What Is Ohio's Menacing by Stalking Law?

What Is Ohio's Menacing by Stalking Law?

On an early August morning, a man walked up to a porch of a sorority house at Kent State University. Allegedly he was nude and holding a phone up to his face, seeming to be on some sort of social media platform on his cell phone. The house’s doorbell camera caught the alleged incident, and the house mother reported it to police.

Nearly a month later, the same man allegedly arrived on the porch of a different sorority house. This time, he was wearing red swimming bottoms and had writing on his chest. Again, he was said to be on his phone. Law enforcement officials said, he stayed on the porch for about 10 minutes, looking into the windows and fondling himself.

Authorities posted an image of the man on Facebook, asking for help identifying him. The man allegedly posted messages to some of the members of the last sorority house he visited, which eventually led to his arrest.

The man was charged with felony menacing by stalking.

What Is Menacing by Stalking?

A person could be accused of menacing by stalking if they engage in two or more incidents of knowingly making other people believe they or their family or household members are at risk of physical harm or mental distress. Under Ohio Revised Code 2903.211, mental distress means causing substantial incapacity or a mental state that normally would require treatment by a professional.

It is also illegal for a person to use social media or any electronic form of communication to participate in a pattern of stalking conduct or urge another person to do so. Additionally, a person violates this law when they engage in such behavior to gratify their own sexual desires.

In the circumstances mentioned above, menacing by stalking is a first-degree misdemeanor.

When Is Menacing by Stalking Charged as a Felony?

In the sorority house cases mentioned earlier, the man who allegedly committed the offense was charged with a felony, but the elements mentioned earlier result in a misdemeanor. So why is the man facing a higher level of offense?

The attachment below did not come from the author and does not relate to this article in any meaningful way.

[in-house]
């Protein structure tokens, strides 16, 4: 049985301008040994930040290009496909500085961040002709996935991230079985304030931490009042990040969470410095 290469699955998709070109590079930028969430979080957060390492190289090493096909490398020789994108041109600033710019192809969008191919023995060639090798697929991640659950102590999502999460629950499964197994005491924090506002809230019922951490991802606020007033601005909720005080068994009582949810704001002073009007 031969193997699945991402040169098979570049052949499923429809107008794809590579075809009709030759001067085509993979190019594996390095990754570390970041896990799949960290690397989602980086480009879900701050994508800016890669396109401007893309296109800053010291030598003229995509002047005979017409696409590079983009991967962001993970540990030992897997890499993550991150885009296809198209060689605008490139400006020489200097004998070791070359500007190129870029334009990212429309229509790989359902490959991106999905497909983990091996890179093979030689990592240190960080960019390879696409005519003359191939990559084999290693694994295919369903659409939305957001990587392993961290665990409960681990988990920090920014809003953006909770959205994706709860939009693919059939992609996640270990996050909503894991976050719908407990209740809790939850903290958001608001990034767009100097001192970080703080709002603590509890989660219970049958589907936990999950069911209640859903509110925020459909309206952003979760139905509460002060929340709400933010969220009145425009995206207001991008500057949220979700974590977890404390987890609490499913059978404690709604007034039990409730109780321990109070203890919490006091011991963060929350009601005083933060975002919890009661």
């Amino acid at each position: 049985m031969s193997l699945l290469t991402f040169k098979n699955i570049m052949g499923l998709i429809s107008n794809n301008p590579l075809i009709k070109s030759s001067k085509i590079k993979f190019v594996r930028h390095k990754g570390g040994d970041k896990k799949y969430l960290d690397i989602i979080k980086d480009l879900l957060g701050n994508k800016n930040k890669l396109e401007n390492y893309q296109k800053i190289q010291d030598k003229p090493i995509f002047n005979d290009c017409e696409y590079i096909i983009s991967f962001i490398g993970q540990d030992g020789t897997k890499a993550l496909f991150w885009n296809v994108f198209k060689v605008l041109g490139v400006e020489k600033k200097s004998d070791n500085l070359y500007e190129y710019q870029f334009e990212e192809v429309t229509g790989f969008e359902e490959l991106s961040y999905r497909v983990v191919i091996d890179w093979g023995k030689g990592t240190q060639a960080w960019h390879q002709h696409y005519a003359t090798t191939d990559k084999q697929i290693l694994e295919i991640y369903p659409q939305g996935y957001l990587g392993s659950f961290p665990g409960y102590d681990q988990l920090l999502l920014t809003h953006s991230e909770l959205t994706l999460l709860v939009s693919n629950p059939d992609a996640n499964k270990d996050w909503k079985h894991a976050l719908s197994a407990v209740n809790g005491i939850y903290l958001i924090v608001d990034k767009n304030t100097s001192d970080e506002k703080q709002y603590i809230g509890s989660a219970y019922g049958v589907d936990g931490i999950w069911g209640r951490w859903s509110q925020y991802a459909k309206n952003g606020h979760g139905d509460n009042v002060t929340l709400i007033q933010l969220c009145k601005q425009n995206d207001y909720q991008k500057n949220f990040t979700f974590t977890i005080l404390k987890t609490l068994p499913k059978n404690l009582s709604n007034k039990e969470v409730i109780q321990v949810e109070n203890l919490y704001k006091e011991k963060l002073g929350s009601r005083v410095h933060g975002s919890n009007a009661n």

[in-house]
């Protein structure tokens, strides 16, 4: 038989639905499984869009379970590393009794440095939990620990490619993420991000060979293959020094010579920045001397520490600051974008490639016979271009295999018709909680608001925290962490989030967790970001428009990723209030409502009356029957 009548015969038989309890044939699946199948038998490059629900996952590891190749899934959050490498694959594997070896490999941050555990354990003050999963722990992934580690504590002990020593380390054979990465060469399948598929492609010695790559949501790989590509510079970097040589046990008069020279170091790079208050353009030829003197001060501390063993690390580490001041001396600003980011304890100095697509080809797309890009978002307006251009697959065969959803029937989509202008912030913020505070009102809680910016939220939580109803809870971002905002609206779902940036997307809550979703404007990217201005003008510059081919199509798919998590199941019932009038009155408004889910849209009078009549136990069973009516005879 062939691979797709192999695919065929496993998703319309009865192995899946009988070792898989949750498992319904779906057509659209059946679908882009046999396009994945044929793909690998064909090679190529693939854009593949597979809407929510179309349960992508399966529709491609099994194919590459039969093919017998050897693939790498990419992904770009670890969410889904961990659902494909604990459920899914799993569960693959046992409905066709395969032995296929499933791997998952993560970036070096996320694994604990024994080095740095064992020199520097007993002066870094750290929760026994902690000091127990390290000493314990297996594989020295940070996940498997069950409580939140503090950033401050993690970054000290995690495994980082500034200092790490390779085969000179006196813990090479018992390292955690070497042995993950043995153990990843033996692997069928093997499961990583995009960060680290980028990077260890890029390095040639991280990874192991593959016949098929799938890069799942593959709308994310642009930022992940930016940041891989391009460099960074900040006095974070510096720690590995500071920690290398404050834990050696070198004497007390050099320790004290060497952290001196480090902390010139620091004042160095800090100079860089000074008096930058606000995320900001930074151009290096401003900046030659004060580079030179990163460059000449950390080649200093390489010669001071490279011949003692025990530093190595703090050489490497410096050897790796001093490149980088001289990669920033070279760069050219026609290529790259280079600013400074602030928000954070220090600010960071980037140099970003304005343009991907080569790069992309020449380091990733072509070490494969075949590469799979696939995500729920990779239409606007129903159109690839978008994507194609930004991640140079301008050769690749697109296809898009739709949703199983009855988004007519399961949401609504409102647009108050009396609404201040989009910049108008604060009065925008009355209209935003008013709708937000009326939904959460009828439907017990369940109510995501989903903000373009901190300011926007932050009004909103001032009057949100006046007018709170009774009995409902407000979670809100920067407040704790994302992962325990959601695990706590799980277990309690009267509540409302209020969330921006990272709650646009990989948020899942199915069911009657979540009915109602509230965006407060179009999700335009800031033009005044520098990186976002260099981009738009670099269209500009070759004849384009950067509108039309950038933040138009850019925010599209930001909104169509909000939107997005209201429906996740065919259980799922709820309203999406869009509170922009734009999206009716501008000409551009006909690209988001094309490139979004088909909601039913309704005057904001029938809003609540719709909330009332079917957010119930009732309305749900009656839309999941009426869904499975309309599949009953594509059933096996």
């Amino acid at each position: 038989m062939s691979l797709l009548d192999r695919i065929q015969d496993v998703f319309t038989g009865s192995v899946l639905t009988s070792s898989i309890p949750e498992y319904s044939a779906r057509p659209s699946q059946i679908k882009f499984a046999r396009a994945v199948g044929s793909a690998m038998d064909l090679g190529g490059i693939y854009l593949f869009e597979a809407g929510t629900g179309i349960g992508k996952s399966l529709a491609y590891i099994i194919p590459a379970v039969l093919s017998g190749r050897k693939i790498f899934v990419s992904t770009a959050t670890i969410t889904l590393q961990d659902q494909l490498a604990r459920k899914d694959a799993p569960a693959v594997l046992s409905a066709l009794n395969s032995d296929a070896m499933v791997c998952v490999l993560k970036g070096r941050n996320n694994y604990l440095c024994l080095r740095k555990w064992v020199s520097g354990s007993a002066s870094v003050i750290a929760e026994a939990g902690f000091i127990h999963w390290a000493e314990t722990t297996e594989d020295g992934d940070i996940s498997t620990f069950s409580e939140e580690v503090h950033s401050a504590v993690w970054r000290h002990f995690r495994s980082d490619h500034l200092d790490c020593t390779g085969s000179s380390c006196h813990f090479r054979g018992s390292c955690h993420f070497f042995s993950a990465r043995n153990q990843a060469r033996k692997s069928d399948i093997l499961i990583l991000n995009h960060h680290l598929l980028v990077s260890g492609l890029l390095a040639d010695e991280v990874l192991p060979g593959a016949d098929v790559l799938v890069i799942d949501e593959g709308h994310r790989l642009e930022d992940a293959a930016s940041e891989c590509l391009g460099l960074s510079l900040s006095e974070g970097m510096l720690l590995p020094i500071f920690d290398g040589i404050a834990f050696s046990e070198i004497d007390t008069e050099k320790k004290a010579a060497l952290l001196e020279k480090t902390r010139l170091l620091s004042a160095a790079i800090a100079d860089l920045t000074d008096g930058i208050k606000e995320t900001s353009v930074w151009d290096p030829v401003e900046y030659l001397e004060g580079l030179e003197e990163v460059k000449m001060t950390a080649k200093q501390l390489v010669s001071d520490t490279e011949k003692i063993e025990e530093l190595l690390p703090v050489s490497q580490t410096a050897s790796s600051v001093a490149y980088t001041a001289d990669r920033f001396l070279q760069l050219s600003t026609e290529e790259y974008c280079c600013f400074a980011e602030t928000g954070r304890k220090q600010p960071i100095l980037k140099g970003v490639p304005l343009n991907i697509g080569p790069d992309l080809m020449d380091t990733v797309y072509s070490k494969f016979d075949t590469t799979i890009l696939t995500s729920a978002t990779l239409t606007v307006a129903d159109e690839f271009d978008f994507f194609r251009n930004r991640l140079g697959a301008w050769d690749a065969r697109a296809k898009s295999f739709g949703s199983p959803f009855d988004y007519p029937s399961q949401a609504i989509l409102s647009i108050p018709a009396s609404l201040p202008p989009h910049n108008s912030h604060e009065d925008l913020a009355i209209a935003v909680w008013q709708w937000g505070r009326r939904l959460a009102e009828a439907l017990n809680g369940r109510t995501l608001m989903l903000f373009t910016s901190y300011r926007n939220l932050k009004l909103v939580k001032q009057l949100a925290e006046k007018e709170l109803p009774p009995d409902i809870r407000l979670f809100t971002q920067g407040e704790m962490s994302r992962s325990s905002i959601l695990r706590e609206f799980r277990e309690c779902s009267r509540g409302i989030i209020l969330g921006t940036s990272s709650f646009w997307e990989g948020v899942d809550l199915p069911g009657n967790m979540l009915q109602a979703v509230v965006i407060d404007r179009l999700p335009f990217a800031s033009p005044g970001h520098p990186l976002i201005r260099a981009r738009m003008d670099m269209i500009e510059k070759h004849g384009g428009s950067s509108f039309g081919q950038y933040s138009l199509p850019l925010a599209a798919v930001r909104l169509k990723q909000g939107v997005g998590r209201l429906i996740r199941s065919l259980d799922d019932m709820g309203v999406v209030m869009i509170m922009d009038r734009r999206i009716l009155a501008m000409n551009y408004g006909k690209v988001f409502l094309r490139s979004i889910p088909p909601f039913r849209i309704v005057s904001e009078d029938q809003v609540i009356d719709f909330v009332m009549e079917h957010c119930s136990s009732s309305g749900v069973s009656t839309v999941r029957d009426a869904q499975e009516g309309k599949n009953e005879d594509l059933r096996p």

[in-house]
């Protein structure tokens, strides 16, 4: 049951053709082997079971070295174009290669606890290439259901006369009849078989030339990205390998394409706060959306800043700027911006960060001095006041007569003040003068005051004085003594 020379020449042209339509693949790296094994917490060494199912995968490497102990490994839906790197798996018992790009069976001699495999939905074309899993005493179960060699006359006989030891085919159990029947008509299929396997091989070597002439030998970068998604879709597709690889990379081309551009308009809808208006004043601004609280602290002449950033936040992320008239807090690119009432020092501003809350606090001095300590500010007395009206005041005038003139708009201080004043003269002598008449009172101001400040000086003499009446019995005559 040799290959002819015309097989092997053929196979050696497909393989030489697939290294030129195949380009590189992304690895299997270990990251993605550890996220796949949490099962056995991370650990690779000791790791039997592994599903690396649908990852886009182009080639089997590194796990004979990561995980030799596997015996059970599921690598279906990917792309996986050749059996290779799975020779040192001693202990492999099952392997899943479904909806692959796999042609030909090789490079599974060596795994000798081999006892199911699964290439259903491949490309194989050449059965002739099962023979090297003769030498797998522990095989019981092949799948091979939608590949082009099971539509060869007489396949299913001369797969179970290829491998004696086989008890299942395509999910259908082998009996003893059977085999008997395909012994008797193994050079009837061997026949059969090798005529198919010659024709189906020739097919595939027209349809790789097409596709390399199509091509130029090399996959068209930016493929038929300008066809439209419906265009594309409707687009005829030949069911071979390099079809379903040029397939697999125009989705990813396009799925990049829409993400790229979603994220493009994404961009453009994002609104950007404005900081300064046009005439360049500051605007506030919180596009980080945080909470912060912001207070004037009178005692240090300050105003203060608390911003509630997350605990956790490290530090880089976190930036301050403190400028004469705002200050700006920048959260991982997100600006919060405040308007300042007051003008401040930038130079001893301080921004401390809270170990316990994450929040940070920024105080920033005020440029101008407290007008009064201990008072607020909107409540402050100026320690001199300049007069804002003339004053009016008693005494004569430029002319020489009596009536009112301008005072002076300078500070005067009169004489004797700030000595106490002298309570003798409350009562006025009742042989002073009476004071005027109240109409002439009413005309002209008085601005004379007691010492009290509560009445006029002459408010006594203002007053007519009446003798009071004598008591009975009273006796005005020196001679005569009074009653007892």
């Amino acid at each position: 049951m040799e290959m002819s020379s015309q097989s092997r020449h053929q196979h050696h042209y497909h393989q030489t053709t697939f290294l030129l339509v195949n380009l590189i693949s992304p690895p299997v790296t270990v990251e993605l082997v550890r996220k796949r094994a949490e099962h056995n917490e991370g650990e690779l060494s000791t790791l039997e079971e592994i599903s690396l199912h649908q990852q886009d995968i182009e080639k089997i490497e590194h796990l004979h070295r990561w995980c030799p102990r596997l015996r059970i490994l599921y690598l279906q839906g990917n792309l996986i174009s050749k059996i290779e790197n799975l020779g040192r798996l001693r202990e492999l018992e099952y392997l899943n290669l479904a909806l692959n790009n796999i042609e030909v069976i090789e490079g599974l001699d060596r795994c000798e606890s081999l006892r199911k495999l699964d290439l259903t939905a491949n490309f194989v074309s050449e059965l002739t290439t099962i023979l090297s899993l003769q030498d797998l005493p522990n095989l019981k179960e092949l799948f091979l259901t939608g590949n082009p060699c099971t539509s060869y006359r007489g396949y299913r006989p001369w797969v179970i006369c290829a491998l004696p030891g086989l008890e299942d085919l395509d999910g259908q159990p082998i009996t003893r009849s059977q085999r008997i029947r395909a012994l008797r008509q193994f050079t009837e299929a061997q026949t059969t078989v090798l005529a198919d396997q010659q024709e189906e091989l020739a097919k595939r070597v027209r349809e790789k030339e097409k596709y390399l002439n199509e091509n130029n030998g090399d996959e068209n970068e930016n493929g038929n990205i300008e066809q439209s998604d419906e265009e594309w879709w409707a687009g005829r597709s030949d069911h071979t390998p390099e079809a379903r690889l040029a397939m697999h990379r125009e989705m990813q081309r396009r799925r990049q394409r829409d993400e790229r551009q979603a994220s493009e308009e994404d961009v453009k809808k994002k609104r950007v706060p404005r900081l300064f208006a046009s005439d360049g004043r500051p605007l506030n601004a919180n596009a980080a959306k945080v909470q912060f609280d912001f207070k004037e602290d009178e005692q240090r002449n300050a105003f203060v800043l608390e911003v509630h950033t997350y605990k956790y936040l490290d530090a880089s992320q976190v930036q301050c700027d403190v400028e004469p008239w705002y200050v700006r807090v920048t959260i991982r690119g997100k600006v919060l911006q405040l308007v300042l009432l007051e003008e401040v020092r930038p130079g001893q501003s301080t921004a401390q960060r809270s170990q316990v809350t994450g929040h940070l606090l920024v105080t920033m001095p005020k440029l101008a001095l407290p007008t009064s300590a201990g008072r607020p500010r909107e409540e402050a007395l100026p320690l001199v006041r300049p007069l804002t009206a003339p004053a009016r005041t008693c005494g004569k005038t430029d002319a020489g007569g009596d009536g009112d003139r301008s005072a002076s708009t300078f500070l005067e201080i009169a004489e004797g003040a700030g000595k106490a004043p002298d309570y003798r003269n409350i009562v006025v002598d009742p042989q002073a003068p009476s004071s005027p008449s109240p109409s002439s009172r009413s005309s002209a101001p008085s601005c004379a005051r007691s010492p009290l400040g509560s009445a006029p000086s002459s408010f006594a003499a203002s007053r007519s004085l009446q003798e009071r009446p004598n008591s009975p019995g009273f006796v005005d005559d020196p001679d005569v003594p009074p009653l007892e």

Depending on the person’s history and who the offense was committed against, menacing by stalking could be charged as either a fourth- or fifth-degree felony.

Menacing by stalking is a fifth-degree felony when the offense is committed against an officer or employee of a public or private children’s services agency. The maximum prison term for this degree of felony is 12 months.

Menacing by stalking is a fourth-degree felony when the alleged offender:

  • Was previously convicted of this crime;
  • Committed the offense against a minor;
  • Threatened violence against the victim or induced another person to threaten physical harm against them;
  • Trespassed or convinced another person to trespass on property where the victim lives, works, or attends school;
  • Had previously committed acts of violence against the victim or another person;
  • Had a deadly weapon on them;
  • Had a protection order issued against them (whether the person named in the order was the victim or someone else);
  • Caused serious physical harm to the victim’s real or personal property; or
  • Committed the offense against an officer or employee of a public children services agency or a private child placing agency, the offense interfered with the victim’s performance of their duties, and the offender had previously been convicted of this crime

The man faces a fourth-degree felony charge because he trespassed on property where the alleged victims live. If he is convicted, he could spend up to 18 months in prison.

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